Anna Johnson always knew she wanted to work with livestock. Growing up in in the countryside of Suffolk, England, Johnson helped neighbors lamb. She was hooked from an early age on working with animals. After getting a degree in animal science and master’s degree in the UK, Johnson came to the United States and eventually landed at Iowa State University.
Emily Heaton sees herself as a bit of a throwback. The biomass crop specialist with ISU Extension and Outreach works with perennial grasses, developing energy crop portfolios and management strategies that look at the best way to use these new crops going forward.
Charles Schwab came to Iowa State University 27 years ago because of the university’s reputation as one of the pioneers of agricultural and biosystems engineering. In his time in Ames, it has been Schwab’s goal to make farmers and their families safe while at work and play.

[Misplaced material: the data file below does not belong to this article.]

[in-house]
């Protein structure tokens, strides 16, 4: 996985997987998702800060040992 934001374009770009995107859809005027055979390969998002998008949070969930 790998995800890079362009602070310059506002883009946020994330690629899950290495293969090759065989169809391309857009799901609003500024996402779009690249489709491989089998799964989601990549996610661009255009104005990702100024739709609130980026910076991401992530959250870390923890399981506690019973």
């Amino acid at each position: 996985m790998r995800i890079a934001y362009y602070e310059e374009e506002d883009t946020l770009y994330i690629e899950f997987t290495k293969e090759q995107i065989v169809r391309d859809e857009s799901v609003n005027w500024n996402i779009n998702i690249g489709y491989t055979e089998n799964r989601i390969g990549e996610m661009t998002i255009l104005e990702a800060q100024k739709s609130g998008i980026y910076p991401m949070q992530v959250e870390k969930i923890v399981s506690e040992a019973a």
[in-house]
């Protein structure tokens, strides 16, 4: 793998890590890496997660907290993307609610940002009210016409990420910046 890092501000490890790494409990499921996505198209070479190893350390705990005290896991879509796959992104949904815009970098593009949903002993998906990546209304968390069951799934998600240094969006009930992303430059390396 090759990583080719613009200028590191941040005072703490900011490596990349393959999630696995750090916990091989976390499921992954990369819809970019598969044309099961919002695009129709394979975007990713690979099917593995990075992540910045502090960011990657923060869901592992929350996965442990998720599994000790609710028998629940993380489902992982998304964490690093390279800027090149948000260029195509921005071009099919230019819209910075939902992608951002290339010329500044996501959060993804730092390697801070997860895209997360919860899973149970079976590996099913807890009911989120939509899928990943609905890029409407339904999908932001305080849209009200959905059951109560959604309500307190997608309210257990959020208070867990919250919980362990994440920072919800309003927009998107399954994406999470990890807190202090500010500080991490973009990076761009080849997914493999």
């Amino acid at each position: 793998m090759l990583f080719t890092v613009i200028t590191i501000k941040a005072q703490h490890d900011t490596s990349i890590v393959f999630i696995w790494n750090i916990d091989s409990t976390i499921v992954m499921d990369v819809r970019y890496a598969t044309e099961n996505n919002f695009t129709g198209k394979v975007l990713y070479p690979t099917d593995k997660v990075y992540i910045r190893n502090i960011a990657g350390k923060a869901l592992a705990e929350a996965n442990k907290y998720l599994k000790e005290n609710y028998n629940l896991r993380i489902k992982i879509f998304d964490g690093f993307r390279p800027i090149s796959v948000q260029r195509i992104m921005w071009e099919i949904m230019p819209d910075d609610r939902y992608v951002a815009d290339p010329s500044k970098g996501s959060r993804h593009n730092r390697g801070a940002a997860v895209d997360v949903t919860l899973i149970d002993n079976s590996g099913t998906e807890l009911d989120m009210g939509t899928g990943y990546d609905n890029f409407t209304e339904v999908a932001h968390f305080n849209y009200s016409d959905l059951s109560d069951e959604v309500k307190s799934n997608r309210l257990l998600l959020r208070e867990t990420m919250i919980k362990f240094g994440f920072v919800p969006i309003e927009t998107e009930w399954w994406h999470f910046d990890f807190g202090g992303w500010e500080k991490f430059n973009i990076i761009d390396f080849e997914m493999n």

Mike White has been at the forefront of Iowa’s resurgence as a grape and wine producing state. After beginning his career with Iowa State University Extension and Outreach in 1994 as a crop specialist, White became increasingly involved with the grape industry. He made the full-time move to grapes in 2007, becoming ISU Extension and Outreach’s first viticulture specialist.
One of the priorities atop Yuko Sato’s list when looking for a job after graduation was that the university have a strong extension program. That university turned out to be Iowa State, to the benefit of poultry famers across the state.
Wendong Zhang came to Ames, Iowa ready to carry on two of Iowa State University Extension and Outreach’s longest traditions. The Iowa Land Value Survey has been conducted since 1941 and the companion Soil Management and Land Valuation Conference is the longest running conference at Iowa State, both are now under the extension economist’s care.
Angela Shaw grew up in Seattle and Chicago and moved to Iowa to pursue both her undergraduate and graduate degrees. After completing her Ph.D. in food science from Texas Tech University, Shaw got the call to return to Ames.
With over 100 licensed wineries and 270 commercial vineyards, Iowa’s wine industry has a 420 million dollar impact on the state’s economy. Iowa State University Extension and Outreach strives to help producers be successful. Video length 4:46